The ATTMA has amended it’s Lodgement software to now pick up on all deviating certificates, sending them to the Scheme, Quality and Technical Managers to be reviewed before being released.This allows ATTMA to intervene and make the decision about what is and what is not acceptable temporary sealing, ultimately allowing the ATTMA to reject certificates completely if tests are not done in accordance with the test standard.
Barry Cope, ATTMA Scheme Manager, adds “It’s a very slick process that allows the ATTMA to decide what is and isn’t acceptable and is a very powerful tool that the industry has needed for a long time. No longer are the testers able to declare deviations in the hope that they get picked up by either the SAP / SBEM assessor, they now know that the ATTMA pick these up and are actively rejecting data where it is not acceptable.”
When asked about why deviations are allowed in the first place Mr Cope responds “The problem is actually two-fold. Temporary sealing of some areas has always been acceptable, for instance let’s take a smashed pane of glass in a dwelling. It doesn’t make sense that the tester could travel 50 miles to air test a plot and to walk away because of a single area of temporary sealing required. The glass will always be more air tight than the testers tape and therefore the tester or contractor will seal the glass and carry out the test. This is an example of an acceptable deviation.” Mr Cope continues “The issue is that contractors will often misinterpret the use of tape and will start to seal other areas that will not be fixed before the plot is sold, for example the bath panel where there is leakage behind that should be fixed. By taping the bath panel it gives an artificial representation of what the true result is. If ATTMA see that the contractor has taped a bath panel to hide leakage behind it, it will reject the certificate and make the result 0.00, therefore making the result useless in the chain it then goes on to”.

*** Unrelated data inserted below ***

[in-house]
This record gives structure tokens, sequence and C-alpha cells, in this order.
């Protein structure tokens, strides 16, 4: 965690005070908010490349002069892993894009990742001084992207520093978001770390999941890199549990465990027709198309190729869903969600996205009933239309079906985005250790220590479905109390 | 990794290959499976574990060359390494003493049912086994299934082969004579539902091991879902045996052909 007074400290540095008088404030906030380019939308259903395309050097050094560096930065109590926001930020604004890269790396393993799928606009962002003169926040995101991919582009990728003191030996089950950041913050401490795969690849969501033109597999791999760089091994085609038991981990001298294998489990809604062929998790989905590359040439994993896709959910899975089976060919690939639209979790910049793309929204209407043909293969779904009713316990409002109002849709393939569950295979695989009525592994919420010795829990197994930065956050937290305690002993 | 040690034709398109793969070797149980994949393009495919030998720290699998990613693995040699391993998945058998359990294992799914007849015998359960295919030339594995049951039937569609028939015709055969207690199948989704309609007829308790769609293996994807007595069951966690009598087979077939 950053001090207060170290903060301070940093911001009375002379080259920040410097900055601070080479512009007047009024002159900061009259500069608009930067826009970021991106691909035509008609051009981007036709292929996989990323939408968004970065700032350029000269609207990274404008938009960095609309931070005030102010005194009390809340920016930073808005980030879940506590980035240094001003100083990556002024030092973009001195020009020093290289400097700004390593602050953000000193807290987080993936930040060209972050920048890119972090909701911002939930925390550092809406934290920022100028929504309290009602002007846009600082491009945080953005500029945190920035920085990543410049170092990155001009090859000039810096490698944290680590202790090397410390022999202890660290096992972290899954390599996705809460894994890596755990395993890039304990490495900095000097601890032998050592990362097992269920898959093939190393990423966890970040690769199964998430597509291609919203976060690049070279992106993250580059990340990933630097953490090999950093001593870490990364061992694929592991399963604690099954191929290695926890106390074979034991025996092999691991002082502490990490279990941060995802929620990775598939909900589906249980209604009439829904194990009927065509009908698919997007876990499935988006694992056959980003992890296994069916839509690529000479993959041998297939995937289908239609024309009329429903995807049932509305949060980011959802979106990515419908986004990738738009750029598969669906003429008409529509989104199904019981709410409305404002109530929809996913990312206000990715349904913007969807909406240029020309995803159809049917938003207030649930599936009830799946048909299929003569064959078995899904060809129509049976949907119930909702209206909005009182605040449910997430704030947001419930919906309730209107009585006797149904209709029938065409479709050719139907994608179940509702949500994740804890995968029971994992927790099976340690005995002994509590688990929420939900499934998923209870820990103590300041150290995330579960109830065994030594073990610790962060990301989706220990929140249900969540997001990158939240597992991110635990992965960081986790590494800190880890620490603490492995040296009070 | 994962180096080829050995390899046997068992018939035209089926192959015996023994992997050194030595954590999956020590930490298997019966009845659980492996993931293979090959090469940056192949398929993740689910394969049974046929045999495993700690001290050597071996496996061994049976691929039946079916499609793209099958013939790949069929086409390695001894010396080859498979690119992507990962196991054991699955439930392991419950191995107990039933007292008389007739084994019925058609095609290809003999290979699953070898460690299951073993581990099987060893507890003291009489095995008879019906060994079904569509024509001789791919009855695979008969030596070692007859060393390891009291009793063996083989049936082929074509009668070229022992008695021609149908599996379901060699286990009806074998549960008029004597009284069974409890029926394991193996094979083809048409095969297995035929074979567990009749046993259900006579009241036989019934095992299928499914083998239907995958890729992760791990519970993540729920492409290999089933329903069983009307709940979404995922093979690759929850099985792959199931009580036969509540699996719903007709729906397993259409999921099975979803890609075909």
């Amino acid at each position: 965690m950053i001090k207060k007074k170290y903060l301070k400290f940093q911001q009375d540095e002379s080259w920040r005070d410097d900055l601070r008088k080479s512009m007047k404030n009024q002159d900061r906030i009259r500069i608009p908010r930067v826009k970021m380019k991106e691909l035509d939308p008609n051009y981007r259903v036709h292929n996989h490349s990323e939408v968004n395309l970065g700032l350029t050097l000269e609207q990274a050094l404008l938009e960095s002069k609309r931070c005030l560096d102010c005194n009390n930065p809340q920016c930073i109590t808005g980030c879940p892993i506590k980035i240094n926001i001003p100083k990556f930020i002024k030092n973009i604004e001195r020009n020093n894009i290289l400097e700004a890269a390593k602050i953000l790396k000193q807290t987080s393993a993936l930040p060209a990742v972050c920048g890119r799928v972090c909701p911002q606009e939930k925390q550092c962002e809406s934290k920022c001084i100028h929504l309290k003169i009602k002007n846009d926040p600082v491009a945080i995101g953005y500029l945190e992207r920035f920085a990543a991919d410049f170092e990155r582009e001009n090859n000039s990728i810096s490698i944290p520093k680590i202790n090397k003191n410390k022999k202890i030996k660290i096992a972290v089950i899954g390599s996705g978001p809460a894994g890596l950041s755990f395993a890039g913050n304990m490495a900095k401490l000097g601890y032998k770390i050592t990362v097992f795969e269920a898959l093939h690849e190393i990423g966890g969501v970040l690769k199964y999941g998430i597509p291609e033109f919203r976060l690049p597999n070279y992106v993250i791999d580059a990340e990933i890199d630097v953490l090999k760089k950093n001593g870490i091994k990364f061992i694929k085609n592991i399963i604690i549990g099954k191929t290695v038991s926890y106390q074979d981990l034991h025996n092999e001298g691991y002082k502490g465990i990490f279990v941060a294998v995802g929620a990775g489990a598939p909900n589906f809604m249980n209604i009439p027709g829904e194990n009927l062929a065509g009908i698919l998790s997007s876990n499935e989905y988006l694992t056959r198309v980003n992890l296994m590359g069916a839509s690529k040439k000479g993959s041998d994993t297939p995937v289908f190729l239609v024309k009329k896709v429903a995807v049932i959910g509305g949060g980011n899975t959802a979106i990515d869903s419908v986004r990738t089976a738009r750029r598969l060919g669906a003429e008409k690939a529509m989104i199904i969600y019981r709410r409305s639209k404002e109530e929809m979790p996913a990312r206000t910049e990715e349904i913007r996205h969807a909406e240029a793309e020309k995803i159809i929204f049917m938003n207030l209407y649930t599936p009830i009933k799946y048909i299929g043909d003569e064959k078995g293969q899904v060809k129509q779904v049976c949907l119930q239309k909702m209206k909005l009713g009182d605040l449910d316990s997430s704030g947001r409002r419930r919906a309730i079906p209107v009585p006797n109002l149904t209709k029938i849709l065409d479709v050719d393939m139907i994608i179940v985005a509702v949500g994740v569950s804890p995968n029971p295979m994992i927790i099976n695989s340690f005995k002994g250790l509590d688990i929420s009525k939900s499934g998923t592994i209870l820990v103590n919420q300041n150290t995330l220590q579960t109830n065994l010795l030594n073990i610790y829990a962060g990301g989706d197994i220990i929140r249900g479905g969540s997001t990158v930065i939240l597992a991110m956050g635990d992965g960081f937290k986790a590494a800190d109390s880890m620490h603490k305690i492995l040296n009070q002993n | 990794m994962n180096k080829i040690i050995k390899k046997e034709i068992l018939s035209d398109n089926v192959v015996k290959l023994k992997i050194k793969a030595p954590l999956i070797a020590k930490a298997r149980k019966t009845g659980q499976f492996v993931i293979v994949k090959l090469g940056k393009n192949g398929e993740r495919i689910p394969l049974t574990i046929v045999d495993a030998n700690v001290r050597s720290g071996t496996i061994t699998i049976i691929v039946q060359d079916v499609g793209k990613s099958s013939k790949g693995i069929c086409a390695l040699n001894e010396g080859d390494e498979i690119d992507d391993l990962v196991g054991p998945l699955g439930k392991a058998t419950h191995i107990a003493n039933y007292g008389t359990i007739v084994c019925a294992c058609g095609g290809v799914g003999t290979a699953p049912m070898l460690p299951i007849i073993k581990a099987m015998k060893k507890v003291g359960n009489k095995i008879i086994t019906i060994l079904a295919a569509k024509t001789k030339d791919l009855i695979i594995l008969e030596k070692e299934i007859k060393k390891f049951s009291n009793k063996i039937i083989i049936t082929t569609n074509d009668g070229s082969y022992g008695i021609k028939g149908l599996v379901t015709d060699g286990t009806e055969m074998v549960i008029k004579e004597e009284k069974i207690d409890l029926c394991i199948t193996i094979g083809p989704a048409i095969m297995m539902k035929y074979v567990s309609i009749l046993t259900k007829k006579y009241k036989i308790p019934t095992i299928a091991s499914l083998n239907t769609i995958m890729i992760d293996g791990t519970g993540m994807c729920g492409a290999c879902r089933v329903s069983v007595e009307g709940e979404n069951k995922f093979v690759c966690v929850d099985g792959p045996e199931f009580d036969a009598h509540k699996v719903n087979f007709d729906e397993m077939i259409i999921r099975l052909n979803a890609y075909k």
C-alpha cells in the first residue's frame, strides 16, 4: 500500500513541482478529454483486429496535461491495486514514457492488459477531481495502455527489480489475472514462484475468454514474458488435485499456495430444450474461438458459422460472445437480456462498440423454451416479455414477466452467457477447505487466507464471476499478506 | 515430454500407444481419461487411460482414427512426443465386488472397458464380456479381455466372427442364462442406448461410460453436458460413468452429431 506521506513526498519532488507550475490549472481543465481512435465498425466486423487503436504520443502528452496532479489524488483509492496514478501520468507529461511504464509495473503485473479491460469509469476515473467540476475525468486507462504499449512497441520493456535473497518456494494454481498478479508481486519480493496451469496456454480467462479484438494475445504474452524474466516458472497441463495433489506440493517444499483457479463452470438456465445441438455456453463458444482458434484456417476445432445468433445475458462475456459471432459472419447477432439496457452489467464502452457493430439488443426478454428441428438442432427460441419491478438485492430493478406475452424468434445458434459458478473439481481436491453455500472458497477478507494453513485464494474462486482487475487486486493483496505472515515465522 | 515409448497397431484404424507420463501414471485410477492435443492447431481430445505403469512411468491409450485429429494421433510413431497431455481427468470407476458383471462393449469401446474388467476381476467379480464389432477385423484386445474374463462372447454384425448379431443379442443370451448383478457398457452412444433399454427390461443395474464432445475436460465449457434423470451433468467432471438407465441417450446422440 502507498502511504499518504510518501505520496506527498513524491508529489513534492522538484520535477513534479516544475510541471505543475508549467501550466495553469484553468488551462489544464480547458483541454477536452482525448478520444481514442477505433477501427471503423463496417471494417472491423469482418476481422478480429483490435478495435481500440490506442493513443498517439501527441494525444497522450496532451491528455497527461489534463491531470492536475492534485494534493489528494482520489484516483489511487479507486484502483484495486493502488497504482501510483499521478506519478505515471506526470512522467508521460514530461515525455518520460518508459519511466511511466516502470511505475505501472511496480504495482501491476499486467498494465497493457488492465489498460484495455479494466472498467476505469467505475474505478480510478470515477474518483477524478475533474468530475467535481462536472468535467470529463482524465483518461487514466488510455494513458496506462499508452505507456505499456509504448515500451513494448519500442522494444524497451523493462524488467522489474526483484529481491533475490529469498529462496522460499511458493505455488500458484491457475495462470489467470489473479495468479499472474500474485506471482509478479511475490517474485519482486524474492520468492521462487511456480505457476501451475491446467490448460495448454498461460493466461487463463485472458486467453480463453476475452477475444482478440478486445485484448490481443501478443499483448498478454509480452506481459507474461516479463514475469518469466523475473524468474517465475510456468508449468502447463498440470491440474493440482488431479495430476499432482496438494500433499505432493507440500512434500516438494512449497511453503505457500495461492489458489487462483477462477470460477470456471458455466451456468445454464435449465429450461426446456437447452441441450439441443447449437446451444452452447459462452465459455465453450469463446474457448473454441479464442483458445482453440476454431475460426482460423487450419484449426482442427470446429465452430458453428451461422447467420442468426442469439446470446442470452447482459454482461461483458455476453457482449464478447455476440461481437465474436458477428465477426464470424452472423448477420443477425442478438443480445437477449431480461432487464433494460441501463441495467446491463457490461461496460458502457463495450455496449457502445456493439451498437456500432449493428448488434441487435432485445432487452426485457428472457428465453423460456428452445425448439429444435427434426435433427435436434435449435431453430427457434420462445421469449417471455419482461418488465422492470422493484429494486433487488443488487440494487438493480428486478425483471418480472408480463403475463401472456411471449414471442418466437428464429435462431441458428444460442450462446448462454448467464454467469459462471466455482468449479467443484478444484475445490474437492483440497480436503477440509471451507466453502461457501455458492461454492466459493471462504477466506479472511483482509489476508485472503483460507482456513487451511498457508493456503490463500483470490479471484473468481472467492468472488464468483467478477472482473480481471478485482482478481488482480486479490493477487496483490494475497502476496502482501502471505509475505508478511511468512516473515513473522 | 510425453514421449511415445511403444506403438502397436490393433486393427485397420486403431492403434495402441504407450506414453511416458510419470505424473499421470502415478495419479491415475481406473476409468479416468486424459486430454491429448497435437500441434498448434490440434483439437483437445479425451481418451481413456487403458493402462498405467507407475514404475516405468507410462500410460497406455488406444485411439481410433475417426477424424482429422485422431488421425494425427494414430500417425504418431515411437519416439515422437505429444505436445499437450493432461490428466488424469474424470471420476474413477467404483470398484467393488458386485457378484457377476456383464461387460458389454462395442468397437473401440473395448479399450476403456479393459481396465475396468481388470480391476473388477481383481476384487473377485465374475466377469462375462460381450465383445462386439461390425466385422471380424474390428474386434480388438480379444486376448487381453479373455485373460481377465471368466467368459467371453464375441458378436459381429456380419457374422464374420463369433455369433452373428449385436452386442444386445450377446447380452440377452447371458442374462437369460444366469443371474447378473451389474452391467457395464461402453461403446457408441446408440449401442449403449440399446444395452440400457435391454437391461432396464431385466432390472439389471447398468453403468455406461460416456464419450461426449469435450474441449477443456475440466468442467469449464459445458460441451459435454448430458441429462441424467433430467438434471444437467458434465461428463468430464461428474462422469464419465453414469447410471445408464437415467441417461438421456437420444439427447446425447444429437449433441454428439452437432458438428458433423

The ATTMA managers have a screen that shows all deviating tests but does not show the testing company name, the test engineers name or any identifying information, only the deviations which allows the ATTMA managers to make a decision based only on what they see.
Approximately 5-7% of all tests (30-40 per day) have some form of deviation with 75% (25-30 per day) of those being considered acceptable. Around 10% of the deviating certificates (3-4 per day) are completely rejected.
Examples of the certificate wording are shown below: